Having abandoned the West Coast for the bright lights of Toronto three years ago, writer, producer and director Randie Parliament is back and once again pushing the limits of queer (and queer-friendly) theatre.
Best known locally for his critically acclaimed production of Hedwig and the Angry Inch and the even more risqué Debbie Does Dallas: The Musical in 2007, Parliament (pictured right with playwright and director Jordan Patterson and actor Chris Bolton) found himself in Toronto looking to explore new opportunities. But the call of what he considers home was too great.
“I was homesick,” explained Parliament as to his decision to move back to Vancouver. “I spent my time in Toronto missing Vancouver like crazy. Every time I came back to visit I wept when it was time to go back.”
While Parliament says he originally had no intention of moving to Toronto to continue producing and directing theatre, that is exactly what happened.
“I had done my tenure with theatre and I thought maybe I should be doing something else,” explained Parliament. “As one gets older you start to think about your career and I went to Toronto to explore other opportunities”.
It didn’t take long though for Parliament to find himself involved in the Toronto theatre scene producing an impressive eight shows in just two years. But while that may sound impressive, it pales in comparison to Parliament’s ambitious schedule of five shows in two months to mark his return to Vancouver. And while it sounded like a good idea at the time, Parliament admits it does have its challenges.
“The difference in the pre-production requirements for one show versus five is very small,” explained Parliament. “What I wasn’t prepared for though was the rehearsal schedule and the time commitment in directing three of those shows.”
Recognizing good theatre space is hard to find, Parliament gave into the hectic schedule and opens the inaugural Vancouver season of Ghost Light Projects on March 9, 2012 with a double-bill, the world premieres of Mother May I and The Pitch.
In Parliament’s Mother May I, Peter returns to his small-town Prairie roots to confront the racism, homophobia, and alcoholism which caused him to run away. In Jordan Patterson’s tragicomedy The Pitch, audiences will get a wacky look into the world of the gay drug culture as a writer attempts to put to paper an autobiographical television pilot.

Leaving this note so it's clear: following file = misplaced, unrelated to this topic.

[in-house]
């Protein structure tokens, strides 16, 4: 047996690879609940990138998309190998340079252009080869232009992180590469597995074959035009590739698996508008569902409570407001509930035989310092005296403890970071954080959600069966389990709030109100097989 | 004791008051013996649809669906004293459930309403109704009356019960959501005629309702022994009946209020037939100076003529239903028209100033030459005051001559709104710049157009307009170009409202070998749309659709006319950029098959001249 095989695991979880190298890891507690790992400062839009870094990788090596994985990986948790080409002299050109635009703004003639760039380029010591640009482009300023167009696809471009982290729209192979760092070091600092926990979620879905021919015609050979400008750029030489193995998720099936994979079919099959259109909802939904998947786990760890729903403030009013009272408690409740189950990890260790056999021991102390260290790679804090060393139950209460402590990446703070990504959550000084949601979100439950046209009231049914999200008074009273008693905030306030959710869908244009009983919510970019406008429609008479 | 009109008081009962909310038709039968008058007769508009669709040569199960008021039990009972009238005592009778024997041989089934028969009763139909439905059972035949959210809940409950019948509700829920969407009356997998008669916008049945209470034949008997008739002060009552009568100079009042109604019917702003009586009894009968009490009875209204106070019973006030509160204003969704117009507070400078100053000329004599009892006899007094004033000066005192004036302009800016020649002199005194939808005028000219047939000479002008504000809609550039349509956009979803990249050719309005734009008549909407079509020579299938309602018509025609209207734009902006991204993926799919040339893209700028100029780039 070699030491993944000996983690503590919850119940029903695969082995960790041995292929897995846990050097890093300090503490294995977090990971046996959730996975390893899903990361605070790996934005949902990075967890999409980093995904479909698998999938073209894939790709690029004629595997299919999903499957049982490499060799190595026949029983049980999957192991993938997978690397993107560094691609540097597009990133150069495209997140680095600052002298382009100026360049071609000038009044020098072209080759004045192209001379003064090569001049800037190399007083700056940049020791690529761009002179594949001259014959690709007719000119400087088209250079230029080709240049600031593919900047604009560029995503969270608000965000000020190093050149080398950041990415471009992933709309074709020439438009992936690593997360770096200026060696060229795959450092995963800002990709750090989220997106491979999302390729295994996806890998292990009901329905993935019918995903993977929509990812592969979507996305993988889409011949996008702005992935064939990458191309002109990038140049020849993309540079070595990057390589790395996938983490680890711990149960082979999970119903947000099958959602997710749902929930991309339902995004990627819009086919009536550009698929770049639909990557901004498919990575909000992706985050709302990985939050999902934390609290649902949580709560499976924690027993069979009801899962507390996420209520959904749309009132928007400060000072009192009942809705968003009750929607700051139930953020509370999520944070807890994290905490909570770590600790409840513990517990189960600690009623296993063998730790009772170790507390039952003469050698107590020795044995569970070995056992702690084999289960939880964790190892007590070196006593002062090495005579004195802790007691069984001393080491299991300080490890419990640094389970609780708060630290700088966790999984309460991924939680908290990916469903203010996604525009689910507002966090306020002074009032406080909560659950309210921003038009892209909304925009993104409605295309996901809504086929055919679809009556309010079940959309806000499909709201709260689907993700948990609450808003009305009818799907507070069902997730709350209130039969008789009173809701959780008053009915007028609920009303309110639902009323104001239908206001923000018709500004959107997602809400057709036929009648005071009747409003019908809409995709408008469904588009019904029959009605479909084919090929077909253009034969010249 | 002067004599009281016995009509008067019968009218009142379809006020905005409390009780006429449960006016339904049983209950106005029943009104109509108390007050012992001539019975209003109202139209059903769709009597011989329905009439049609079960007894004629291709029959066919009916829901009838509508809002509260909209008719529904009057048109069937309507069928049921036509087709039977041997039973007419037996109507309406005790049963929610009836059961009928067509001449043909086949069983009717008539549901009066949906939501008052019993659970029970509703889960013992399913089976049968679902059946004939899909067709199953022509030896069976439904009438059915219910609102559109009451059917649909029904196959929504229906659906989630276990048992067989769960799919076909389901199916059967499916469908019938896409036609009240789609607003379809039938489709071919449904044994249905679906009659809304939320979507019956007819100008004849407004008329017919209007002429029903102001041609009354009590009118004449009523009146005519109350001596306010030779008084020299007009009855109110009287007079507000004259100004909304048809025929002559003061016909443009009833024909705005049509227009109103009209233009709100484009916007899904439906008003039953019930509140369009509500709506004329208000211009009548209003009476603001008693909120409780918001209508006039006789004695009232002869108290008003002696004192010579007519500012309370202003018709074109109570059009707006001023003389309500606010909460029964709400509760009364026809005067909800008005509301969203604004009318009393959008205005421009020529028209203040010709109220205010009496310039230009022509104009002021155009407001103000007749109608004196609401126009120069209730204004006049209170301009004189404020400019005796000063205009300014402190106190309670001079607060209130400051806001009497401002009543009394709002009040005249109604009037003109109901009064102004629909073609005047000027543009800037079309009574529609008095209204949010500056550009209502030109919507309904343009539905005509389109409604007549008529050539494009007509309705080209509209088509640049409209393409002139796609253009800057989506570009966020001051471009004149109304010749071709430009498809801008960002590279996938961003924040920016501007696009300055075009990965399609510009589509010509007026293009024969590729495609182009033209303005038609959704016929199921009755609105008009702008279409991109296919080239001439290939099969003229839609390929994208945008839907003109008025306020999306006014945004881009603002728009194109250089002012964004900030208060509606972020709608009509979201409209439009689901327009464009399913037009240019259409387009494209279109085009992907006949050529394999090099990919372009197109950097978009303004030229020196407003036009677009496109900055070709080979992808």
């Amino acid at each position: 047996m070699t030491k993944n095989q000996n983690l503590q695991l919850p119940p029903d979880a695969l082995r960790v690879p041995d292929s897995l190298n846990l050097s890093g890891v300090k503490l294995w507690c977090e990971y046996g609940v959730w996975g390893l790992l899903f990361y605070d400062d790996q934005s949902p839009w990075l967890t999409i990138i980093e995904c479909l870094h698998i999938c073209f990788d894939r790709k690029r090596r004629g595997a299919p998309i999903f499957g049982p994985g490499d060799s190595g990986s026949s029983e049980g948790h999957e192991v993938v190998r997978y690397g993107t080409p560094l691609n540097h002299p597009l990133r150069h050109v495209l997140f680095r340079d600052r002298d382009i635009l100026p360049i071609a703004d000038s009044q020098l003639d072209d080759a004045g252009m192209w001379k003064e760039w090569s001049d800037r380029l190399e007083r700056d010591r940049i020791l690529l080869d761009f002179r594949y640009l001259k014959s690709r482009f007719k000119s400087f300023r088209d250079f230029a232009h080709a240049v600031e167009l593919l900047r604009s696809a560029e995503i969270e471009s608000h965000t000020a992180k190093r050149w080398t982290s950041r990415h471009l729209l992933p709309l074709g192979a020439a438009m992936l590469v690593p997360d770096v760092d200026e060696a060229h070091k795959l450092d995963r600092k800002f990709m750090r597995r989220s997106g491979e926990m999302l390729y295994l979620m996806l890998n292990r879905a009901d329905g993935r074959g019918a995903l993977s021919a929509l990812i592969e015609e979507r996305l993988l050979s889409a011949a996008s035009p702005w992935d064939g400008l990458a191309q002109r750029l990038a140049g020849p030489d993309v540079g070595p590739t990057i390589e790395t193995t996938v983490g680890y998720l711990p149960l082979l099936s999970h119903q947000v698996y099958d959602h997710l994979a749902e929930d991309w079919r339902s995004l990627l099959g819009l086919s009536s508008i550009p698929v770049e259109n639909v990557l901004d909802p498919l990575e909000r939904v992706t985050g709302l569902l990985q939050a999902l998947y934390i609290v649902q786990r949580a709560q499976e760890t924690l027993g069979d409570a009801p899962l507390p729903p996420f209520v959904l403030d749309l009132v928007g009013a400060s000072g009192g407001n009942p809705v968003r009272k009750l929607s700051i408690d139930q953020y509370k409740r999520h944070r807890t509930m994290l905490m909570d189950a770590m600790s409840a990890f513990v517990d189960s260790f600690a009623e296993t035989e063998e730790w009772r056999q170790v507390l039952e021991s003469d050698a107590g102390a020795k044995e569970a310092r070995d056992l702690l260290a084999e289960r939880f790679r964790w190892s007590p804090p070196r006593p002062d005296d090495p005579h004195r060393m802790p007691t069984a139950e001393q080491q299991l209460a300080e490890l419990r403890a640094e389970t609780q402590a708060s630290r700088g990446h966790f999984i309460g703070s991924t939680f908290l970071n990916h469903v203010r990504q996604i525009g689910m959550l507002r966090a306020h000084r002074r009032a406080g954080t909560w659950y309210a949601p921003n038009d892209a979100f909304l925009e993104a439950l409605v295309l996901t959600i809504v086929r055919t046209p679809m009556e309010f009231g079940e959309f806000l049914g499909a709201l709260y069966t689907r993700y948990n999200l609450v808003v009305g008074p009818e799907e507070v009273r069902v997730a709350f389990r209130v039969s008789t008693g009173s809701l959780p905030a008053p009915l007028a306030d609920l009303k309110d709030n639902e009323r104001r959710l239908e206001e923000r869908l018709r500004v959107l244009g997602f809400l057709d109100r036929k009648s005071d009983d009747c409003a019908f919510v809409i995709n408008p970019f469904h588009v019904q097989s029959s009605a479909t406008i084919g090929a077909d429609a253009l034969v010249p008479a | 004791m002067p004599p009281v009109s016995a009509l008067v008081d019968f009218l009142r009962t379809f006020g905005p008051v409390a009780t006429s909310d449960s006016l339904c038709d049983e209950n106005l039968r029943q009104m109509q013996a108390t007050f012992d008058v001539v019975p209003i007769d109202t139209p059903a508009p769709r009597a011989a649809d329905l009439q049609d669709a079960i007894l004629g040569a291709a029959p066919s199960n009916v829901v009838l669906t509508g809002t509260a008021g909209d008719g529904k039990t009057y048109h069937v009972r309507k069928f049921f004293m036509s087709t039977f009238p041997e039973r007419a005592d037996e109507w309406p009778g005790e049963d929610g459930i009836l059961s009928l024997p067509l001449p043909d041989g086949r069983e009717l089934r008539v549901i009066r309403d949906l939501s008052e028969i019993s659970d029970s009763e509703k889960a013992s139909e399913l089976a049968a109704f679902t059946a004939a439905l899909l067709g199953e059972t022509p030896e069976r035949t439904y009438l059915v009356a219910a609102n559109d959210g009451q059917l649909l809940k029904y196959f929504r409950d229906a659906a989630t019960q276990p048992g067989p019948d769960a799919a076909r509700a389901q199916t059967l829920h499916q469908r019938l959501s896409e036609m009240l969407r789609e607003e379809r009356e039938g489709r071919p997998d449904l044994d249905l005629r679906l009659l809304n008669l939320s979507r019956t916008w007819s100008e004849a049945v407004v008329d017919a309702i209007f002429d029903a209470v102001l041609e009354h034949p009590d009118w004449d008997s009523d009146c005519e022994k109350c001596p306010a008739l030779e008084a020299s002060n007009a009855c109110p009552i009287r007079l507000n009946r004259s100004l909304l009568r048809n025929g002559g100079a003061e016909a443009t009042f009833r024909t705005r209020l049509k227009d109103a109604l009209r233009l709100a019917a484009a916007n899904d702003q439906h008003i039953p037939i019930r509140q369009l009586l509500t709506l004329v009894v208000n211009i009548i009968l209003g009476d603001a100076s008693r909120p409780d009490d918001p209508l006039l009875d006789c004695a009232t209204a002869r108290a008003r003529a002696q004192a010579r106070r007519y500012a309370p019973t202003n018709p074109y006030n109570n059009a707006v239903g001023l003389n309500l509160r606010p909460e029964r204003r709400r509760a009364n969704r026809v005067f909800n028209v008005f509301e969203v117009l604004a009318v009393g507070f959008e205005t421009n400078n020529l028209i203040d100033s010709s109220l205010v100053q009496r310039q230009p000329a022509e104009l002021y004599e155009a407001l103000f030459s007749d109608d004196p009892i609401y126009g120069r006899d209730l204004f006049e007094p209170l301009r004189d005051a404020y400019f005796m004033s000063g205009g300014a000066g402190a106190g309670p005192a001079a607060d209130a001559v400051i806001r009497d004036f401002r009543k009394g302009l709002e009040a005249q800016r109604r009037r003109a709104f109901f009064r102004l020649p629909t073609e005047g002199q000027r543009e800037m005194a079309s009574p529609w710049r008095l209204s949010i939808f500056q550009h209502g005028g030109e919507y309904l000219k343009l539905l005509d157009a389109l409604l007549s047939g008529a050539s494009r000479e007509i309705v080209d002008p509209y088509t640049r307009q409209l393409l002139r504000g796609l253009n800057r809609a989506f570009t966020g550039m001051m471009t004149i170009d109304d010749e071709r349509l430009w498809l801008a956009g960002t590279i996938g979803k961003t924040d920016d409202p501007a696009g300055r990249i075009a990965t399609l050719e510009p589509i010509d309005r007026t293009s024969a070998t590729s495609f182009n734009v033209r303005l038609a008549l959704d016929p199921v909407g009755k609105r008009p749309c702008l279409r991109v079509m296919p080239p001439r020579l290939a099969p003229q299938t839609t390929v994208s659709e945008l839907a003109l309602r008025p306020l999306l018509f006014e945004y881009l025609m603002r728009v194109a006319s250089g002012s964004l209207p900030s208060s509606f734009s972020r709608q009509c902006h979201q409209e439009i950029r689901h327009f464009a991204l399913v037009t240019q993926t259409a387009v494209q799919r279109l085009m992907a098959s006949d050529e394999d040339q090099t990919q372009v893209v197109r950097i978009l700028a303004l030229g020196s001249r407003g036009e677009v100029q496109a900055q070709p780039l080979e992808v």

Overlapping the six performances of the double-bill is Sky Gilbert’s outrageous comedy Drag Queens On Trial and beginning March 23, Parliament returns to his musical theatre roots by directing the outrageously titled The Great American Trailer Park Musical. His season comes to an end with an extended run of the 1968 penned The Boys in the Band.
“Before I left town I did Debbie Does Dallas and the cast out here was so fantastic that for the last four years we have talked about doing another project together,” said Parliament as to why he chose The Great American Trailer Park Musical as part of his season. “It is campy fun with a little a bit of an edge, but still family friendly.”
In closing out the season, Parliament has chosen his favourite play.
“I adore The Boys in The Band,” he said. “It is the quintessential classical gay piece and I love the fact that it is not about so many things that plague what gay theatre has to be about right now. It is about friends that come together and have this great party and it is what I love so much about the gay community: although we don’t always agree or get along, we are always friends the next day.”
An admitted ambitious homecoming for Parliament but with his desire to explore new works and to bring things to the stage others are not doing, this could very well be a Vancouver theatre-goers dream come true.
Ghost Light Projects 2012 Season
PAL Theatre, 581 Cardero Street, Vancouver
March 9 – May 6, 2012
Visit http://www.ghostlightprojects.com for tickets and information.